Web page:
Selection team

No matter how sound the selection process is and how good the criteria is, the idea selection team always has to have the final say. Unfortunately, I have seen selection teams often end up being staffed by persons who have creative people that know (or care) very little about customer and markets, managers who are less in touch with innovation and technology trends; and in most cases  team members who who have scant understanding of finance. In my view, the success of innovation hinges on the balance between creativity and commercial acumen. It goes without saying that idea selection teams neeed to to be capable, open minded and multi-functional team. Such a team should typically include lines of business, finance, sales & marketing, R&D, etc., creative people, that will offer different perspectives and key information before resources can be committed on an idea. Whether ideas should be screened one by one or in groups, it is this team that woud have the responsibility to analyze ideas at different stages of the screening process. Although development of the selected ideas may not be the responsibilitiy of the selection team, it becomes necessary that the team contrinues to work with development and commercialization teams.

Idea Development

Lastly, development strategies may take different approaches. For example, your organisation may find value in prototyping once an idea has passed the screening and evaluation stage. Prototyping involves realising the design in a physical form, though at a small scale. The prototype demonstrates capabilities in visual form and provides evidence of the product’s performance; an essential step to prove that the product works before further investing on it. From the prototype, the company would need to re-evaluate the idea and decide to either ‘kill’ it or allow the designs to be further refined in its normal product development life-cycle. Once development is done, we hit the last phase of the Innovation Value Chain discussed in the previous articles of this Innovation Management Series, Idea Diffusion.

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LEC to switch off households over debts



MASERU – The Lesotho Electricity Company (LEC) will from Tuesday next week begin switching off clients who owe it money.

The LEC issued a seven-day ultimatum to all customers who owe it on Tuesday last week. The deadline ends on Monday.

It is expected that the LEC will begin switching off households that have defaulted.

The state-owned power company, however, is not going to touch any government department or business entities that owe it on grounds that they are in payment negotiations.

The LEC move comes barely two weeks after it cut electricity supplies to the Water and Sewerage Company (WASCO) thus causing it to fail to pump water to communities countrywide for more than two days.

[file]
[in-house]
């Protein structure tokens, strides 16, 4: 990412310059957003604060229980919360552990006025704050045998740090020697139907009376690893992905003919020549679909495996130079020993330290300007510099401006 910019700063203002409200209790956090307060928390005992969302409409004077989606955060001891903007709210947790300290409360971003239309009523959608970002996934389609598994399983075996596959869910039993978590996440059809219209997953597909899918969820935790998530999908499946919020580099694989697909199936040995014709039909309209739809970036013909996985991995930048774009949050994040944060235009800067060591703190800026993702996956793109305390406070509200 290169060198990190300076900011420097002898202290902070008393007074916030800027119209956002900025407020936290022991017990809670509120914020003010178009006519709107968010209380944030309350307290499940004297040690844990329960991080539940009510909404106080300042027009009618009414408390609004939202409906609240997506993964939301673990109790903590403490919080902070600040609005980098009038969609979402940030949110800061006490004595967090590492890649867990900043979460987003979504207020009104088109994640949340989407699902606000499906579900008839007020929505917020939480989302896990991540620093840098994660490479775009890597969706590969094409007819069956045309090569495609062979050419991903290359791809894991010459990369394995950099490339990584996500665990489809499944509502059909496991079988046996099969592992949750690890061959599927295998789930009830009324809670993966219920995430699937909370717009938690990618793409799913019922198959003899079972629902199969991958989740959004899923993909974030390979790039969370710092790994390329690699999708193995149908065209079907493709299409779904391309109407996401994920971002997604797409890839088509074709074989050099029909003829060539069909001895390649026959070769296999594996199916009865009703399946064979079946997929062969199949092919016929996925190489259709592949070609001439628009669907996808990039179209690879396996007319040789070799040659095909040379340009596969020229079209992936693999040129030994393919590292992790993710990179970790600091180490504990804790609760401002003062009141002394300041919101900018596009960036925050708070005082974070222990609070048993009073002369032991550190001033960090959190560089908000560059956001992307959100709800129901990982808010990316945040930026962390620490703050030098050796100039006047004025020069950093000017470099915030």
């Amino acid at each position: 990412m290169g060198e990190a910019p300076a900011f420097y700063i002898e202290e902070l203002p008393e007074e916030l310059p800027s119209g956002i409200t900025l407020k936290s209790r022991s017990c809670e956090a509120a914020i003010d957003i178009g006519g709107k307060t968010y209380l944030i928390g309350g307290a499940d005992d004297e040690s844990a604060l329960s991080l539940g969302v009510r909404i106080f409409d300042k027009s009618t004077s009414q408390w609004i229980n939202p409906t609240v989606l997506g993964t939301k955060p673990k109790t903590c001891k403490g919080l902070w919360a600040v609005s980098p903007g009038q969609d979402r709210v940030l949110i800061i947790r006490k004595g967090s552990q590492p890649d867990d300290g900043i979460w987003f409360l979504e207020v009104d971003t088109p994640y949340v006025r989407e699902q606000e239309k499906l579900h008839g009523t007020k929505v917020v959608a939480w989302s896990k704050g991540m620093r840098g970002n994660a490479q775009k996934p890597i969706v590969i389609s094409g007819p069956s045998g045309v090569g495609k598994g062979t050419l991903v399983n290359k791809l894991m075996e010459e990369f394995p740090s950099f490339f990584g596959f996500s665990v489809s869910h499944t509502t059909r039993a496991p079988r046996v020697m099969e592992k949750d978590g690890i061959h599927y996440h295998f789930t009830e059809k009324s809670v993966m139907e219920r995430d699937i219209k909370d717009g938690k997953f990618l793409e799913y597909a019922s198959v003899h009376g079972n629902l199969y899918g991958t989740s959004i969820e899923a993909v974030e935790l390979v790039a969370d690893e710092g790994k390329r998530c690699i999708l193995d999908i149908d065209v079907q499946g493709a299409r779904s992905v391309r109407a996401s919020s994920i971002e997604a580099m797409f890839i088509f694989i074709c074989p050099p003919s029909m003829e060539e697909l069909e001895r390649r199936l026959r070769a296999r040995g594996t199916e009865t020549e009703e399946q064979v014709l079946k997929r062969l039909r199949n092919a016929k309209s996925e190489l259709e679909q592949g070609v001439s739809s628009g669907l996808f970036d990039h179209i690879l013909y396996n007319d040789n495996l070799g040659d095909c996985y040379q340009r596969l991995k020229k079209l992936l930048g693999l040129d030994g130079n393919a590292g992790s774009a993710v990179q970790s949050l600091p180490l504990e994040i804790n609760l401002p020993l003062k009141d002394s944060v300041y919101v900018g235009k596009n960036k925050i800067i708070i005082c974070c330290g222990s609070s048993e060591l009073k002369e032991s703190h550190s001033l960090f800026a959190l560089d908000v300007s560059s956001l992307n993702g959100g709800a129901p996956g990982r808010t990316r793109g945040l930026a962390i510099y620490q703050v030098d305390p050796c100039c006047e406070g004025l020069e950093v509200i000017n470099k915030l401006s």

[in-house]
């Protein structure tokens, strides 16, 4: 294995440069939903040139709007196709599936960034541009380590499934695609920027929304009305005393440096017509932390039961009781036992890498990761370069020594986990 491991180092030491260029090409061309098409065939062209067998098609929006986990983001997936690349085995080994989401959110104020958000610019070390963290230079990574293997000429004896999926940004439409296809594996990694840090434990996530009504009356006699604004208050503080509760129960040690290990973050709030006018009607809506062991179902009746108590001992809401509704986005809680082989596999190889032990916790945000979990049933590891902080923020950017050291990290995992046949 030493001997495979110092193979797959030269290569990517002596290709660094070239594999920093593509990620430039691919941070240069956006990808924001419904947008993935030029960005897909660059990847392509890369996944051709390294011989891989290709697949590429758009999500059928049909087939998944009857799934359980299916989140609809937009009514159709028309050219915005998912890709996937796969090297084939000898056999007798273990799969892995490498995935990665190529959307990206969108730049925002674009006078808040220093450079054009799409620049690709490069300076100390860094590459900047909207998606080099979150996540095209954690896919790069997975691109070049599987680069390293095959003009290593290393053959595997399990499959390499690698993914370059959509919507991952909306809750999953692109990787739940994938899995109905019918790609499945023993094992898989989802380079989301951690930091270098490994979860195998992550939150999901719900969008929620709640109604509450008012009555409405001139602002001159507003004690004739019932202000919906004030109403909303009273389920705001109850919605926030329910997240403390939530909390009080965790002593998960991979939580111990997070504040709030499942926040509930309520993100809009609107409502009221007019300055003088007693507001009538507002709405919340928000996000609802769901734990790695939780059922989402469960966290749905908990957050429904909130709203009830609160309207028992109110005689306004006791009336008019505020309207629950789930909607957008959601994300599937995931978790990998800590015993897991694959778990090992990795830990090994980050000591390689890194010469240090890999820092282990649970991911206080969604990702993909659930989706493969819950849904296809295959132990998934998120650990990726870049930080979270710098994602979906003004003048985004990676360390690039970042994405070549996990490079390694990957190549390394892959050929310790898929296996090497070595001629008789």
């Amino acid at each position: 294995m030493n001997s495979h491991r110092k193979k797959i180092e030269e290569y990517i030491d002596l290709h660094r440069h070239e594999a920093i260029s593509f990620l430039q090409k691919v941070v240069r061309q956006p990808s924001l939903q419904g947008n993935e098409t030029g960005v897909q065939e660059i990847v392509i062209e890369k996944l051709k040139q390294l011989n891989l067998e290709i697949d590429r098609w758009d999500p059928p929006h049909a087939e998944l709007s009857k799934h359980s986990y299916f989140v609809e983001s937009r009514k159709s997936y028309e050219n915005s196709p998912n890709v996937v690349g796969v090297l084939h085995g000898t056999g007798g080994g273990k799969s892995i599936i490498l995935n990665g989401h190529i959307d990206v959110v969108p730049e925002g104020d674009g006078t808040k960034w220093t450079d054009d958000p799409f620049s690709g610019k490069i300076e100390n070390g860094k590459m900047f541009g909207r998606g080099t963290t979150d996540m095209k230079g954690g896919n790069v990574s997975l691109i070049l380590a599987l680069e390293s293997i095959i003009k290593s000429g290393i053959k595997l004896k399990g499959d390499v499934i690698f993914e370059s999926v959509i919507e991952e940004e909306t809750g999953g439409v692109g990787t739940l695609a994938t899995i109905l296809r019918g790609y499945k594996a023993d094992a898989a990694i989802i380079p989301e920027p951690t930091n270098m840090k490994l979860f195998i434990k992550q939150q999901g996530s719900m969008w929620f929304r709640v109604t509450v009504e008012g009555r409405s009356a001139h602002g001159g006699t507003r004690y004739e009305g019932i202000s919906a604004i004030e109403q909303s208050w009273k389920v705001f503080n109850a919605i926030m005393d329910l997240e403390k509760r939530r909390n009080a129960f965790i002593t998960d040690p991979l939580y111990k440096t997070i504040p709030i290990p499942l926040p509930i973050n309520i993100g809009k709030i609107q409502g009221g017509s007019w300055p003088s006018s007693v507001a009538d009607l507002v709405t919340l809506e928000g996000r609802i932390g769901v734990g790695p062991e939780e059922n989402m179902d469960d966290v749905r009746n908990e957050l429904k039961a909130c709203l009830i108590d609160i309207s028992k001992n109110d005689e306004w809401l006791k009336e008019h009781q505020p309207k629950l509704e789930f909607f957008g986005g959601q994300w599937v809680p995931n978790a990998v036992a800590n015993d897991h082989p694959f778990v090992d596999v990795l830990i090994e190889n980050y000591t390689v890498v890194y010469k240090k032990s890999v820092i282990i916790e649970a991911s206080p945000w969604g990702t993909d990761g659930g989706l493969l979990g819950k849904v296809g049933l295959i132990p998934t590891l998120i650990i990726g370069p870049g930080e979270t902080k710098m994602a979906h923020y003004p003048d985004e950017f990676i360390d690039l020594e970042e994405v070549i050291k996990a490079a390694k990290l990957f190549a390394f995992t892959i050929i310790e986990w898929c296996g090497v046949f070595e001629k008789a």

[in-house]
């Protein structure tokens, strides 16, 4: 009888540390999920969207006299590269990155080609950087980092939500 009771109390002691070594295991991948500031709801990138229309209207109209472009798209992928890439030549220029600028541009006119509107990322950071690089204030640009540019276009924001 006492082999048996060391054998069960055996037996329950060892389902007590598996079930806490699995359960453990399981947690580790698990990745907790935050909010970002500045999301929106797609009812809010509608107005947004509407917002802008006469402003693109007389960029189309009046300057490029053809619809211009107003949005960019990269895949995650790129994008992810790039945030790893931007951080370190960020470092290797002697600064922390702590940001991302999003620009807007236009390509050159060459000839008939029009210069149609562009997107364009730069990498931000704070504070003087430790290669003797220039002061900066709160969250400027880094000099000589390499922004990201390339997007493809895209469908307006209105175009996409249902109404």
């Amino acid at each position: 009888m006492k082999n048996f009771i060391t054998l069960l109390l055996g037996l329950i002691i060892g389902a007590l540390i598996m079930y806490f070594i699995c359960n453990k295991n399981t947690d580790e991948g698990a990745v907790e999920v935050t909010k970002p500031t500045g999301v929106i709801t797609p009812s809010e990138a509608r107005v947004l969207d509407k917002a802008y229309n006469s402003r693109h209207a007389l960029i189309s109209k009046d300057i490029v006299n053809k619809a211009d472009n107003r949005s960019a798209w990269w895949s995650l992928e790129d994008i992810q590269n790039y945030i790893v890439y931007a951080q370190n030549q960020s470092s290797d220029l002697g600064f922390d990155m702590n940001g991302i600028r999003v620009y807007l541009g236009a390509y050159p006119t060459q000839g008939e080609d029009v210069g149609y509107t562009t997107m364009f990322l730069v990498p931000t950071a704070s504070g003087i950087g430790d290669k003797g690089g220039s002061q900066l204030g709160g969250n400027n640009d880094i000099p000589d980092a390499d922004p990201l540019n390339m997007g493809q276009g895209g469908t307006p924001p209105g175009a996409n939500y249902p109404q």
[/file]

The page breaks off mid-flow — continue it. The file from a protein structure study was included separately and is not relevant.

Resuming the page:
The LEC says it is owed close to M200 million by government departments, businesses and individuals.

The LEC spokesman, Tšepang Ledia, told thepost that the government and the businesses will not have their electricity cut because they are in negotiations.

“We are in negotiations with the government and businesses and hopefully they will pay,” Ledia said.

“We advise the ordinary people to pay their debts before the 20th of March 2023 or else we cut the services,” he said.

The LEC says it is running short of funds for its daily operations.

In December last year the company increased power tariffs by 7.9 percent on both energy and maximum demand charges across all customer categories for the Financial Year 2022/23.

Last week the LEC boss, Mohato Seleke, said postpaid consumers and sundry debtors owe the company M169.4 million.

He said unless the debtors pay he will be unable to buy electricity from ’Muela Hydropower Project, Eskom in South Africa and Mozambique’s EDM.

This, he said, could cause serious load shedding in the country and could be devastating for businesses.

Seleke said the LEC spends M630 million monthly to buy electricity.

“If postpaid consumers do not settle their debts this could prevent the LEC from being able to buy electricity which can lead the country to encounter load-shedding,” Seleke said.

Seleke said collecting debt from government department ministries was a challenge as there is an understanding that since LEC is a state-owned company, it will continue supplying government agencies with electricity and they will settle their bills when they have funds to do so.

Seleke said the LEC has lost M21 million to vandalism during this financial year.

Relebohile Tšepe

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Bumper payout for former mineworkers



MASERU – AT least 11 316 current as well as former mine workers are set for a bumper payout after Tshiamiso Trust began disbursing the first billion Maloti to workers who are suffering from silicosis and tuberculosis.

The payment comes two years after Tshiamiso Trust began processing claims for the historical M5 billion settlement agreement between mineworkers and six gold mines in South Africa.

Speaking at the payment announcement in Maseru last week, the Trust’s CEO, Lusanda Jiya, said it has been two years since they officially began accepting claims.

“Our people come to work every day with the mission of impacting lives for the better, and the first billion rand paid out to over 11 000 families is just the beginning,” Jiya said.